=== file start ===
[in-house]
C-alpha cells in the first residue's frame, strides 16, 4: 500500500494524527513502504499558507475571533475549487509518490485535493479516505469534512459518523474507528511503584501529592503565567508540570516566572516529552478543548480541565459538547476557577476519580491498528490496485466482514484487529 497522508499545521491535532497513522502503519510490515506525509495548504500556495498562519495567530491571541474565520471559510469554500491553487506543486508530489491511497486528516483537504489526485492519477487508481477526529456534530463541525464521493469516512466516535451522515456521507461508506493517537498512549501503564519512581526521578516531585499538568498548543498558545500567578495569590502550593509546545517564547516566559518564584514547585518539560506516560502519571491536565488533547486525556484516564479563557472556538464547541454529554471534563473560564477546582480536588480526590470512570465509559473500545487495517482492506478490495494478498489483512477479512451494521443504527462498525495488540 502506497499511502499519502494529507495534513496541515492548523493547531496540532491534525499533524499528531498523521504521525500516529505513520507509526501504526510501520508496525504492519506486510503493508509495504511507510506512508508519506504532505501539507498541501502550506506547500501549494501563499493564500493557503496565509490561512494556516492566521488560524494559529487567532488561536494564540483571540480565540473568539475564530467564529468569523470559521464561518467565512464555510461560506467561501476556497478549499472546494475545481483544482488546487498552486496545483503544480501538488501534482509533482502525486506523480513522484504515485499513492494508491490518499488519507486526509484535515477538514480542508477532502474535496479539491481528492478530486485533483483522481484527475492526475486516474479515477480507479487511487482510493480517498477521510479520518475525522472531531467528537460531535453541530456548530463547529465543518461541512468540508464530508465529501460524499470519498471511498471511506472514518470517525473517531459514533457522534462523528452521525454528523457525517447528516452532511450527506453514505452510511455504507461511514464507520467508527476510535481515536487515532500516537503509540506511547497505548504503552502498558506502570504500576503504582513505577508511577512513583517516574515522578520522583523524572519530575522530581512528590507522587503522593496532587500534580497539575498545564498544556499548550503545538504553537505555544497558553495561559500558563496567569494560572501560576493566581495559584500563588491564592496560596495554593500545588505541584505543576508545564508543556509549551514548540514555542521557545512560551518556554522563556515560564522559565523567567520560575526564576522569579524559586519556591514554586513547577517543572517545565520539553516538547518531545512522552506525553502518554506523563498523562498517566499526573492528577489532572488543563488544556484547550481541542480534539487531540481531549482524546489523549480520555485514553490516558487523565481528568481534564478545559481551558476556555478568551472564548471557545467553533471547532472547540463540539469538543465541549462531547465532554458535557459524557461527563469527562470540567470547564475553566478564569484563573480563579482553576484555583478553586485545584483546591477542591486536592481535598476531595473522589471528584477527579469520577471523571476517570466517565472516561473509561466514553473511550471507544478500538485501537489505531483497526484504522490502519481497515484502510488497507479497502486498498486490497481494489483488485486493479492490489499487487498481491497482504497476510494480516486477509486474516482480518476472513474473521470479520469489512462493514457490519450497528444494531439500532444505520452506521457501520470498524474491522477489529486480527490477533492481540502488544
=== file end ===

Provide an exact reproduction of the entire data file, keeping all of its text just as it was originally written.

[in-house]
C-alpha cells in the first residue's frame, strides 16, 4: 500500500494524527513502504499558507475571533475549487509518490485535493479516505469534512459518523474507528511503584501529592503565567508540570516566572516529552478543548480541565459538547476557577476519580491498528490496485466482514484487529 497522508499545521491535532497513522502503519510490515506525509495548504500556495498562519495567530491571541474565520471559510469554500491553487506543486508530489491511497486528516483537504489526485492519477487508481477526529456534530463541525464521493469516512466516535451522515456521507461508506493517537498512549501503564519512581526521578516531585499538568498548543498558545500567578495569590502550593509546545517564547516566559518564584514547585518539560506516560502519571491536565488533547486525556484516564479563557472556538464547541454529554471534563473560564477546582480536588480526590470512570465509559473500545487495517482492506478490495494478498489483512477479512451494521443504527462498525495488540 502506497499511502499519502494529507495534513496541515492548523493547531496540532491534525499533524499528531498523521504521525500516529505513520507509526501504526510501520508496525504492519506486510503493508509495504511507510506512508508519506504532505501539507498541501502550506506547500501549494501563499493564500493557503496565509490561512494556516492566521488560524494559529487567532488561536494564540483571540480565540473568539475564530467564529468569523470559521464561518467565512464555510461560506467561501476556497478549499472546494475545481483544482488546487498552486496545483503544480501538488501534482509533482502525486506523480513522484504515485499513492494508491490518499488519507486526509484535515477538514480542508477532502474535496479539491481528492478530486485533483483522481484527475492526475486516474479515477480507479487511487482510493480517498477521510479520518475525522472531531467528537460531535453541530456548530463547529465543518461541512468540508464530508465529501460524499470519498471511498471511506472514518470517525473517531459514533457522534462523528452521525454528523457525517447528516452532511450527506453514505452510511455504507461511514464507520467508527476510535481515536487515532500516537503509540506511547497505548504503552502498558506502570504500576503504582513505577508511577512513583517516574515522578520522583523524572519530575522530581512528590507522587503522593496532587500534580497539575498545564498544556499548550503545538504553537505555544497558553495561559500558563496567569494560572501560576493566581495559584500563588491564592496560596495554593500545588505541584505543576508545564508543556509549551514548540514555542521557545512560551518556554522563556515560564522559565523567567520560575526564576522569579524559586519556591514554586513547577517543572517545565520539553516538547518531545512522552506525553502518554506523563498523562498517566499526573492528577489532572488543563488544556484547550481541542480534539487531540481531549482524546489523549480520555485514553490516558487523565481528568481534564478545559481551558476556555478568551472564548471557545467553533471547532472547540463540539469538543465541549462531547465532554458535557459524557461527563469527562470540567470547564475553566478564569484563573480563579482553576484555583478553586485545584483546591477542591486536592481535598476531595473522589471528584477527579469520577471523571476517570466517565472516561473509561466514553473511550471507544478500538485501537489505531483497526484504522490502519481497515484502510488497507479497502486498498486490497481494489483488485486493479492490489499487487498481491497482504497476510494480516486477509486474516482480518476472513474473521470479520469489512462493514457490519450497528444494531439500532444505520452506521457501520470498524474491522477489529486480527490477533492481540502488544